Cinematic Flashback: Alexander (2004) Review

Our world is gone now. Smashed by the wars. Now, I am the keeper of his body, embalmed here in the Egyptian ways. I followed him as Pharaoh and have now ruled 40 years. I am the victor. But what does it all mean when there is not one left to remember – the great cavalry charge at Gaugamela, or the mountains of the Hindu Kush when we crossed a 100,000-man army into India? He was a god, Camdos, Or as Close as anything I’ve ever seen as Jason’s Movie Blog’s “cinematic flashback” delves into Oliver Stone’s epic Alexander.


“Fortune Favors the Bold”

Director: Oliver Stone

Writer: Oliver Stone, Christopher Kyle, and Laeta Kalogridis

Starring: Colin Farrell, Angelina Jolie, Val Kilmer, Jared Leto, and Anthony Hopkins

Run Time: Theatrical Release (175 Minutes)

Director’s Cut (167 Minutes)

Final Cut (214 Minutes)

Ultimate Cut (206 Minutes)

Release Date: November 24th, 2004

Rated: R


Fortune favors the bold as the tale of the short, yet adventurous life of Alexander the Great (Colin Farrell), the young Macedonian conqueror, who claimed almost the entire known world of his era, encompassing Greek, Egyptian, and the Persian Empire. From his childhood as the son of King Phillip II of Macedonia (Val Kilmer) and his scheming mother, Queen Olympias (Angelina Jolie), Alexander ascended to the throne when his father was murdered, becoming King of Macedonia at the age of 20. Believing that the Persian ruler Darius III (Raz Degan) was the one behind the assassination of his father, Alexander gathers the bulk of his forces and begins to chase down the Persian king, conquering the known world, including Egypt, where he was proclaimed the son of a god. Gifted with a likeable charm, keen military prowess, and a steely determination, Alexander’s campaign after Darius III pushes him (and his forces) into unknown territory; experiencing new wonders and challenges along the way, for his generals begin to question their young king’s decisions and how far will they venture into the known world.


I’ve been meaning to write this “cinematic flashback” review for quite some time. Despite the low scoring that this movie by many, I’m one of the few who actual likes watching Alexander. Maybe it’s because I’m fan of Ancient History and hearing the epic tale of Alexander the Great being translated into a cinematic feature film sounds amazing, especially with an impressive cast like this movie had. Plus, producing such a project in the ways of a good “old school” Hollywood epic sounds quite intriguing to me. In truth, I actually didn’t get a chance to see this movie when it was originally released in theaters as I first watched it a year later when the Director’s Cut version was released on DVD. I initially liked it and kept on revisiting it every now and again, especially when the other two movie cuts were released. With the death of film composer Vangelis on May 19th, 2022, I decided to rewatch Alexander and give a “cinematic flashback” opinion on this 2004 film. So, without further ado…. let’s begin.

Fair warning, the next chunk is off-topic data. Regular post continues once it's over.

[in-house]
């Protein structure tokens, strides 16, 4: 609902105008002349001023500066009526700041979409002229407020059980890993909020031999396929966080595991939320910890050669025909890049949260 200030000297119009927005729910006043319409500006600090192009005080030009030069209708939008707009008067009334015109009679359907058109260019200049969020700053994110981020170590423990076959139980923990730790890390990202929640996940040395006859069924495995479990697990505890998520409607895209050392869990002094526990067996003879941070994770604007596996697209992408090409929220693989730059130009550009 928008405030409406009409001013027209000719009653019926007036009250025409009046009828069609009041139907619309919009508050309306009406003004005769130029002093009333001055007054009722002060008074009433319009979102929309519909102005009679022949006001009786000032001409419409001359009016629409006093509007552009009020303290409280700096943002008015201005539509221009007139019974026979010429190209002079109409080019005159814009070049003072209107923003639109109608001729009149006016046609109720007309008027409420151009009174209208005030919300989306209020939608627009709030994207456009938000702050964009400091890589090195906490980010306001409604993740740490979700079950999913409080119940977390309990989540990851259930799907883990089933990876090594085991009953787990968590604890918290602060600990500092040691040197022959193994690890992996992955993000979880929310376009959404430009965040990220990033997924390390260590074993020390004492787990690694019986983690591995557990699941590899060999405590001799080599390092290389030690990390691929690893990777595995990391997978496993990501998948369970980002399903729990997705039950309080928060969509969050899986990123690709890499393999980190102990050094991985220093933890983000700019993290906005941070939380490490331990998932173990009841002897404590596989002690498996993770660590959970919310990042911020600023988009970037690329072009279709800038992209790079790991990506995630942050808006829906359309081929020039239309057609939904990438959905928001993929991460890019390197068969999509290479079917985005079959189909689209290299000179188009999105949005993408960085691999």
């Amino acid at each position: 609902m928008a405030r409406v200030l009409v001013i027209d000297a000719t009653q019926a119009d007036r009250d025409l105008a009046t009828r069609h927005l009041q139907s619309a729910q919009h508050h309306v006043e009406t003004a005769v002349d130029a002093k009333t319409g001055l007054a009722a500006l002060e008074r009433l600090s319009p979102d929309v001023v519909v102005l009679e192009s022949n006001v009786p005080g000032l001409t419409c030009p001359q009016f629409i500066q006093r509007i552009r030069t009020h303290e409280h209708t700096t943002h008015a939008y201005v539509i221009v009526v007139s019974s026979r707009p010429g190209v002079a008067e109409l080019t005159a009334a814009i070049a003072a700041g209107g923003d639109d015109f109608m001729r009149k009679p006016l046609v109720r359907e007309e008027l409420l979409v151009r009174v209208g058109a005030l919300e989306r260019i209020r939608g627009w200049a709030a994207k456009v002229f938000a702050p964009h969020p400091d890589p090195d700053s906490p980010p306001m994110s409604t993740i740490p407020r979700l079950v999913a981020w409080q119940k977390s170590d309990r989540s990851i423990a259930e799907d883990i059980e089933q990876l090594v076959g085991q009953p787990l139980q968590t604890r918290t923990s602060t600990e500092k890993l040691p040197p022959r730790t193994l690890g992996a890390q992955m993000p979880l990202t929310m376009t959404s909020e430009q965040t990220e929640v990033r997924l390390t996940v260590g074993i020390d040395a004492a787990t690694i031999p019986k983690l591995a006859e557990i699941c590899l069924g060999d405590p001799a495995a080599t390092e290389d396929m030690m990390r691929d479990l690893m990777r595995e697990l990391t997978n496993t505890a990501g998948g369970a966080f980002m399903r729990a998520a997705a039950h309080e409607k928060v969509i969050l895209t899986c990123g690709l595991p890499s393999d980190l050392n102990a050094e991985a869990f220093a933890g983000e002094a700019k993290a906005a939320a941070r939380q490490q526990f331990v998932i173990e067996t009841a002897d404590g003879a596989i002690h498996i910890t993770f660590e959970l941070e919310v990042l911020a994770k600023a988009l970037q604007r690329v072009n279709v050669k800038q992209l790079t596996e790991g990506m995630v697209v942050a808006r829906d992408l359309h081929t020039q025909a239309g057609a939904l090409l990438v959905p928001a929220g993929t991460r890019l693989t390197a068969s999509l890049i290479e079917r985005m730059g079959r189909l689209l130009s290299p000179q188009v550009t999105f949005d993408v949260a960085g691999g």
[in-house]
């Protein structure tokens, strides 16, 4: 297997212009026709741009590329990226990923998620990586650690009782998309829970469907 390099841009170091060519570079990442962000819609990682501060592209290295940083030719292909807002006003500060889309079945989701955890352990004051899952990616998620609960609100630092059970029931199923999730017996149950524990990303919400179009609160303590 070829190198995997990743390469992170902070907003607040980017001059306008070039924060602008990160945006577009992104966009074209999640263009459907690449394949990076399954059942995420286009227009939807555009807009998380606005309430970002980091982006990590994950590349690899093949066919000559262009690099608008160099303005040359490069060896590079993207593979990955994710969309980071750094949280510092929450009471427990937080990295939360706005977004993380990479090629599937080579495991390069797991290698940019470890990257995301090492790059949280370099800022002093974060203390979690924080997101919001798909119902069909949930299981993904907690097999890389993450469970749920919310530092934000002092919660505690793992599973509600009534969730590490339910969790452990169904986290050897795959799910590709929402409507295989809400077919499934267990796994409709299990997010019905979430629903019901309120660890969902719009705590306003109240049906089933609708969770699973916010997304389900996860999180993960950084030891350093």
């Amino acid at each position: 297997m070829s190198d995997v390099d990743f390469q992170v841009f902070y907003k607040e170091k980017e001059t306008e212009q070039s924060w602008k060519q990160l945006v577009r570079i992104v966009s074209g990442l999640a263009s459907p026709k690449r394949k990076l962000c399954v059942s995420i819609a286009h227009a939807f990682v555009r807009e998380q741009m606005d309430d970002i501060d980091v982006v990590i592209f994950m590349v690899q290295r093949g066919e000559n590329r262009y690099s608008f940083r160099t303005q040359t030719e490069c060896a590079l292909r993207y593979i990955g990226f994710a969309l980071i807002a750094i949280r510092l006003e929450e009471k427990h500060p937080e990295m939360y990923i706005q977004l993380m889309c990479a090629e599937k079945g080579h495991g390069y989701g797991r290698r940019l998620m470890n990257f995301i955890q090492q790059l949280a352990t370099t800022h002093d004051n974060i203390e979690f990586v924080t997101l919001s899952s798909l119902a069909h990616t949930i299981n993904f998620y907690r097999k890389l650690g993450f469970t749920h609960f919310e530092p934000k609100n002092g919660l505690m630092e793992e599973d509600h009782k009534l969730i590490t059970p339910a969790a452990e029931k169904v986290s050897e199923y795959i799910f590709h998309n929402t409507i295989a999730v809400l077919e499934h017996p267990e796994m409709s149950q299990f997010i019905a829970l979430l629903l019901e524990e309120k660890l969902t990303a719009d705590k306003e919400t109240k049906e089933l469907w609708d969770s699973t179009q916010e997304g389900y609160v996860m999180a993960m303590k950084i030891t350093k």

Alexander was directed by Oliver Stone, the man behind such films like Wall Street, Evita, and Any Given Sunday. With the film’s source material being based on the 1973 book titled “Alexander the Great” by University of Oxford historian Robin Lane Fox, Stone is tasked in shaping a theatrical motion picture in the ways of a pivotal blockbuster (scope and grandeur) of the early 2000s, yet also mindful of a large tale of a poignant historical figure of the Ancient World. The result is still a somewhat of a mixed bag, but I felt that Stone pulls it off; making Alexander feel like an old Hollywood epic that is reminiscent of Cleopatra or The Ten Commandants or even Ben-Hur, with large-scale sets, impressive battle sequences, and vast cast that is comprised of principal actors and side supporting ones. The sprawling story of Alexander is told in a mixture of two formats, with Stone spending a large portion of the movie showcasing Alexander’s conquest into the Persian lands and beyond (into India), while another large portion is presented in the past and display’s Alexander’s youth and his relationship with his mother and father. It can be a bit confusing at times as the scenes keep on going back and forth throughout the film, but it’s something that kind of like a necessary to the narrative and helps define who the character of Alexander is. While not perfect, the narrative of Alexander is one that is character driven by depicting the rise and fall of Alexander the Great’s empire and showcasing the radical challenges he faces amongst his most trusted advisors, his lovers, his parental figures, and with his own grips on destiny. It definitely makes for some compelling drama and mixing that with historical references and nuances helps translates the film into something indeed grand. Stone also does a good job in staging the film’s action scenes, with two particular battle sequences presenting a very dynamic movement of the battlefield from different points of view and how to scale these battles were.

The presentation and production quality for Alexander is masterful through and through. That feeling of a large scale film production of a classic Hollywood epic is definitely felt in the film, with the feature visually showcasing a vast and expansive view of the Ancient World that’s full of vibrant color and brilliant majesty. Everything from the wide array of costumes (military outfits, regular clothing, and formal attire) to the production design workings, and to the set decorations layout, the high production value of Alexander is steeped in a stunning visual feast for the eyes. Lastly, as for the entire purpose of myself revisiting Alexander for this “cinematic flashback” review, the score for the film is incredibly beautiful. The musical composition that Greek composer Vangelis produced for Alexander is one that is sweeping and epic, which is filled with grand gesture of emotions and choirs’ suites. Tracks like “Young Alexander”, “Titans”, and “Across the Mountains” are some of the best songs of the feature; encompassing the epic grandeur of what Stone is conveying on-screen. Even if you’re not a fan of the film, there is no denying that the soundtrack score is solid throughout. All in all, while he may be more famous for his work on Chariots of Fire or Blade Runner, Vangelis’s score for Alexander is symphonically beautiful to listen to and a movie soundtrack to cherish for all those cinephiles out there. Rest in peace, Vangelis…. you’ll be missed greatly.